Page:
– “An idea is an image existing or formed in the mind” — wikipedia
Contrary to popular belief, humans are intelligent beings (on the whole…). This intelligence means we have “the ability to acquire and apply knowledge and skills” — en.oxforddictionaries.com/definition/intelligence which means we can detect goals and generate ideas to reach them. Our minds are trained to come up with solutions to make our lives better. So ideas pop up in our heads all the time. We probably generate hundreds every day, including brilliant ones like “Today I thought we could paint the toilet blue” or “Let’s build a module that can turn any car into a self-driving car.”
Note: This is an excerpt from the book ‘Pitching Ideas: Make people fall in love with your ideas.’ More information: pitchingideas.com.
Fortunately, most of them never see the daylight, since we already have a rigorous filtering system in our heads that cuts out the really bad ones. But some still slip through, and depending on your character you’ll either keep them to yourself or share them with the people around you.
The thing is: if these ideas lack a clear goal, chances are they’ll die soon after conception. Fortunately we already have clear goal, so now all we have to do is concentrate on generating ideas that solve the defined problem or create the opportunity. Ready?
The core of an idea
Imagine you’ve now got a bunch of ideas generated around your goal. Some are big, some are small, some are simple, and some are complex. But in each case you need to keep in mind that when you pitch it to somebody else, it needs to immediately stick in their head. Within a few seconds of hearing it, they need to believe that you nailed it. They must feel the idea is already halfway there. To make this happen you need to find the right balance in your approach.
Making it too simple
Simple ideas often are the most dangerous; especially in the hands of charismatic people. These are the ideas that sound like they can solve a big problem instantly, but they often neglect all of the important details needed to really understand and tackle a problem. They can range from big ideas — like “Let’s build a wall between our countries to keep out criminals” or “Bring down a dictatorial government and democracy and peace will follow” — to smaller ones like “Let’s add Facebook login to this website and more people will comment.”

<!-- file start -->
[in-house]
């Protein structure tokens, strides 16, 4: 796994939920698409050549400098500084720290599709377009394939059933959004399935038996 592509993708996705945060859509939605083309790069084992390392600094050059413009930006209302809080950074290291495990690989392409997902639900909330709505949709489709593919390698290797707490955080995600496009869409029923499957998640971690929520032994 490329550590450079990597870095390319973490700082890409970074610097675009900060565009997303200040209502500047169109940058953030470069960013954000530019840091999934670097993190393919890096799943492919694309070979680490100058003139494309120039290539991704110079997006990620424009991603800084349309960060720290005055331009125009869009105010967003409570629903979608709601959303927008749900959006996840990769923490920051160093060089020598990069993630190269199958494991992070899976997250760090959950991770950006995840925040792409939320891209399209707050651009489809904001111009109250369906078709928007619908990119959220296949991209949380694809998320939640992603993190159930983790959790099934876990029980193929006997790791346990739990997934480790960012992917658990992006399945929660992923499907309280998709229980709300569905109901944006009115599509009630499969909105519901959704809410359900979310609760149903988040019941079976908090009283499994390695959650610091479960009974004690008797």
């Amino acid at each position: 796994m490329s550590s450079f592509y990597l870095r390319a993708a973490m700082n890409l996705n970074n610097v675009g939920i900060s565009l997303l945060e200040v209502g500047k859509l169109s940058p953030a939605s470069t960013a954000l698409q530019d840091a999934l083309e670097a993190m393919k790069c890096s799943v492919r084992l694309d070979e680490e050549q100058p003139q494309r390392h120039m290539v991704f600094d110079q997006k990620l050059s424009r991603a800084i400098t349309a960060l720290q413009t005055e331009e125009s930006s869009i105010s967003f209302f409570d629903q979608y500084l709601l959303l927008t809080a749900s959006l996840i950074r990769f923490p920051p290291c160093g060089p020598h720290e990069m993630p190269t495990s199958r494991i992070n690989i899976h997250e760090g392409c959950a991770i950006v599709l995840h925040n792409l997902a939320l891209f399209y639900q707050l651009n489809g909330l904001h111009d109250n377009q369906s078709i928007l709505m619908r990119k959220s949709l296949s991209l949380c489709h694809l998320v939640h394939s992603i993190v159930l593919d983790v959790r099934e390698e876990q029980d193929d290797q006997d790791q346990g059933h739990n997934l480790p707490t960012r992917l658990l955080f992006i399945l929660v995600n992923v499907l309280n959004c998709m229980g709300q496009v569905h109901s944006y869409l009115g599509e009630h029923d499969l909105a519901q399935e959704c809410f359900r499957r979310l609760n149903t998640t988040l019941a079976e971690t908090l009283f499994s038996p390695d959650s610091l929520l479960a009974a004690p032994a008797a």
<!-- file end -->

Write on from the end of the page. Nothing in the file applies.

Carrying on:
Let’s take the example I wrote about before: building a module that can turn any car into a self-driving car.
This sounds like it could be an awesome idea. It’s quite smart, as it won’t mean we need to build more cars; it’s much cheaper, so lots of people can go and get one; and ultimately it’ll make traffic safer. But what the idea doesn’t talk about is the complexity of the problem: the fact that there are so many different car systems; that car manufacturers are investing heavily in their own self-driving technology; and that there are different rules on self-driving in different countries.
The point is not to make the idea seem bad, but to show that oversimplifying the idea and leaving out the complexity makes people feel that you don’t understand it.
It happened to me once when I was sharing my thoughts about the future of news publishing to a client. In this meeting I referred to several interesting startups and what I liked about them. One of the editors immediately went into the offensive (Rambo-mode), making clear that these startups were fun experiments but they didn’t have the infrastructure and complexity needed to deliver news on a high level. In her mind I was making things too simple and as a result any idea I put forward wouldn’t be taken seriously. In hindsight, I should have started by explaining the complexity of the issue at hand.
Too simple means it won’t be taken seriously. It won’t land the way you want it to.
Making it too complex
The opposite side of simplicity is, of course, complexity. This route is one easily taken. When generating ideas we often fall in love with certain ideas and can’t get rid of them. When we see challenges ahead that can’t be fixed with our idea, instead of killing it, we start adding bits and pieces to fill in the gaps. In this way we give ourselves the feeling that we’ve actually had an idea that still solves the problem, when in reality we’ve created a feature monster.
I know, because I’ve been there. These are the ideas where one-size seems to fit-all. Kill it before it sees the light of day or somebody will support it! These are the monster projects that will suck away your budget, time, and joy. There is no such thing as one-size-fits-all. The best way to approach this is to look at the goal and take away everything that isn’t needed to reach this goal.
Focus. Focus. Focus. If that doesn’t work, the moment has come to kill your darlings. This is one of the most difficult things to do. You’ve grown attached to them. But trust me: you will meet many more darlings in your creative life.
Finding the right balance
When pitching, the best approach is not to immediately dive in and start explaining the idea’s every detail. First you have to make sure you have the audience’s attention. And if you do, he or she will give you all the time needed to fill in the gaps. Make it too simple and they will not take it seriously; make it too complex and they’ll think it’ll fail.